CommBank's household spending index has reaccelerated, after average monthly growth of 0.2% from February to May.

Hospitality spending saw the strongest growth in September, increasing 2.7% in seasonally adjusted terms, driven in particular by more customers at fast food outlets and resturants.

Food and beverage spending rose 2.2% after a 0.3% decline in August, with an 8% increase in spending at liquor stores which is likely attributable to the AFL and NRL grand finals at the end of the month.

Aussies also spent more on Transport (up 1.5%), Education (up 1.4%), Communications (up 0.8%), Insurance (up 0.8%) and motor vehicles (up 0.4%).

The two categories that saw the largest decline in September were Recreation (down 1.8%) and Utilities (down 1.0%), but this is not necessarily indicative of Australians tightening the purse strings substantially in these areas.

Recreation spending in August rose 1.6%, driven by the women's world cup, so this month is more of a regression to the mean, while utilities spending is declining with government initiatives to lower energy prices and provide rebates and subsidies.

It's important to remember these figures aren't adjusted for inflation.

Through the year, the index rose 1.8%, which in real terms, considering the most recent CPI inflation estimate of 5.2% for August, suggests spending has likely declined in real terms.

However, report authors Stephen Halmarick and Belinda Allen say inflation isn't the only reason the index is climbing.

"Part of [resilient household spending] is price driven, but part of this is still a preference to spend given strong household income growth and previously accumulated savings," they said.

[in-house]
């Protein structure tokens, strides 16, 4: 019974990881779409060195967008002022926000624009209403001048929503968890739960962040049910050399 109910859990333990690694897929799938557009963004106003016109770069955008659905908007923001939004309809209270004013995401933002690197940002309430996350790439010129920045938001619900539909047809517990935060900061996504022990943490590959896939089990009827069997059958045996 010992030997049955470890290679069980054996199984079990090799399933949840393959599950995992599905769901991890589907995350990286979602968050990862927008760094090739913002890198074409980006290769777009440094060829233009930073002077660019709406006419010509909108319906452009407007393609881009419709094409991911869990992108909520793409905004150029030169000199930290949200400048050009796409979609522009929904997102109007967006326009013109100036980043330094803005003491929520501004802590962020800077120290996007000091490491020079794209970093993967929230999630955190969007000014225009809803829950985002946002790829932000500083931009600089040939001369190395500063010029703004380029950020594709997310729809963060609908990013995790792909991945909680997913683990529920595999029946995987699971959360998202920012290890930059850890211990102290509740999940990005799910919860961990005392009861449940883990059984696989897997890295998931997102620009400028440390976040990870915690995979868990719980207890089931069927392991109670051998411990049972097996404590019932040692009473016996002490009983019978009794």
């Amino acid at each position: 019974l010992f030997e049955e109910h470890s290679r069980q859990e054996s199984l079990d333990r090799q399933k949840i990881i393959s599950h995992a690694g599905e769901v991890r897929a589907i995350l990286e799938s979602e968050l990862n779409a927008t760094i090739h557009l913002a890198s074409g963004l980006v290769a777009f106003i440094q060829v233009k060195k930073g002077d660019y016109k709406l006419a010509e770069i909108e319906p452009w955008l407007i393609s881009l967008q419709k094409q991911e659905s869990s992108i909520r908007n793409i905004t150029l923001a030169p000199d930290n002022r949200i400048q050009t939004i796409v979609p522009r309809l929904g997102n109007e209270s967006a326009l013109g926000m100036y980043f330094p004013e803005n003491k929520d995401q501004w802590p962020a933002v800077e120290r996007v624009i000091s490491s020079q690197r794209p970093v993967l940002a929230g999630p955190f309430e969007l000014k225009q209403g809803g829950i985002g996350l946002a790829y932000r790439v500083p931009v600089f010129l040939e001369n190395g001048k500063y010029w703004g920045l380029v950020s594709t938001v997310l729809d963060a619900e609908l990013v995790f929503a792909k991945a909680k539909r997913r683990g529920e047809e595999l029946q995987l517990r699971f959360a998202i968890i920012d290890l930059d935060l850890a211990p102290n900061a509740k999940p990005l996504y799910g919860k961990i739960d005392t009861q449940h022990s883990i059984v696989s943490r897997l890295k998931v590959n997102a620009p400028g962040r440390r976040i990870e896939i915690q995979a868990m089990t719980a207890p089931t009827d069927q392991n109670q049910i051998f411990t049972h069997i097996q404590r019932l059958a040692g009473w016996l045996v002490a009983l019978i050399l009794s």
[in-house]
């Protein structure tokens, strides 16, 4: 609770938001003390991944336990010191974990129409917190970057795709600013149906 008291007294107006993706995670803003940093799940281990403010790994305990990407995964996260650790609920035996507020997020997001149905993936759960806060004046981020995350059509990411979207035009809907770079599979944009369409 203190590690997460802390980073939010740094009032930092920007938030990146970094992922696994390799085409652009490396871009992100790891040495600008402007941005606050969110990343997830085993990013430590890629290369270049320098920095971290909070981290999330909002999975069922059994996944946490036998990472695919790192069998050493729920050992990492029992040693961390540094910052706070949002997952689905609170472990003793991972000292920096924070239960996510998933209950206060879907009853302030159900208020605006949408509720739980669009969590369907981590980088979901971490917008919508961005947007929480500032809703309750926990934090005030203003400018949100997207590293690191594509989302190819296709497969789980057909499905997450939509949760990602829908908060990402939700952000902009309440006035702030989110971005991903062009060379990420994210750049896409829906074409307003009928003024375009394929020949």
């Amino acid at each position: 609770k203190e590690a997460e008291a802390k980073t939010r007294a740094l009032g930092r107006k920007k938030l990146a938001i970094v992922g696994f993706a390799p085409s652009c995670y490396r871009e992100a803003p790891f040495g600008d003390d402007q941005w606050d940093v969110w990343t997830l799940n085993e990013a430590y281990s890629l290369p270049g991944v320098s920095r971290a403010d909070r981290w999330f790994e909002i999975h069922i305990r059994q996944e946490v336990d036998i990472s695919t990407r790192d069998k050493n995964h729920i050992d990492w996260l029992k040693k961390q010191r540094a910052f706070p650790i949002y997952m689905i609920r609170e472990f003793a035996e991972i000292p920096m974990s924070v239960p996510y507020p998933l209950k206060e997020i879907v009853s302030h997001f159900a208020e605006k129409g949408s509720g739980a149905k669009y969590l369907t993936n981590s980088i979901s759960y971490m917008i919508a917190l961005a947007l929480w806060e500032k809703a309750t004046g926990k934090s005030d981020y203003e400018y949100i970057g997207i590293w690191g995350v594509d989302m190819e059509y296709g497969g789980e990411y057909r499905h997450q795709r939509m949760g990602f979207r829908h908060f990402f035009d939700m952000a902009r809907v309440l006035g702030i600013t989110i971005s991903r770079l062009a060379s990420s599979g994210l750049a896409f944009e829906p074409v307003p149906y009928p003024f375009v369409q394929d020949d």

Many Australian households accumulated huge savings during the pandemic

State by state

Victoria saw the strongest increase in spending in September, unsurprising considering it hosted the AFL grand final, as well as the associated public holiday.

Australia's second largest state still saw the lowest annual growth to household spending though, with Victoria facing several major financial problems this year.

The ACT also rose 1.5% throughout the month, while the weakest growth was in South Australia, where spending only rose 0.5% in September.

In Tasmania, there was a 0.1% monthly decline.

Monthly change to household spending Annual change to household spending
New South Wales +0.6% +1.9%
Victoria +1.5% +0.5%
Queensland +0.6% +3.5%
South Australia +0.5% +4.8%
Western Australia +1.3% +4.8%
Tasmania -0.1% +3.3%
Northern Territory +1.4% +1.1%
ACT +1.5% +2.3%

The outlook for November

The RBA monetary policy meeting on 7 November is shaping up to be the most 'live' monetary policy decision for months. In terms of cash rate movement since 1990, 14% the time it's been in November.

Economists from CommBank, Westpac and ANZ are among those who expect that the current cash rate, 4.10%, will be the peak, but new RBA Governor Michele Bullock has maintained her predecessor's position that further tightening may still be necessary to combat inflation.

Although household consumption has certainly weakened after 400 basis points worth of increases to the cash rate, CommBank's spending indicator suggests growth in the Australian economy will continue to be stronger than forecast.

CPI inflation for the September quarter, scheduled for release on 25 October, will be among the most important data the RBA will take into account in November.

Fuel prices have risen sharply in recent months, as well as service price inflation, particularly rent.

If the CPI indicator shows prices are not moderating sufficiently, Ms Bullock might have no choice but to implement the first cash rate increase of her tenure.

Image by Geometric Photography via Unsplash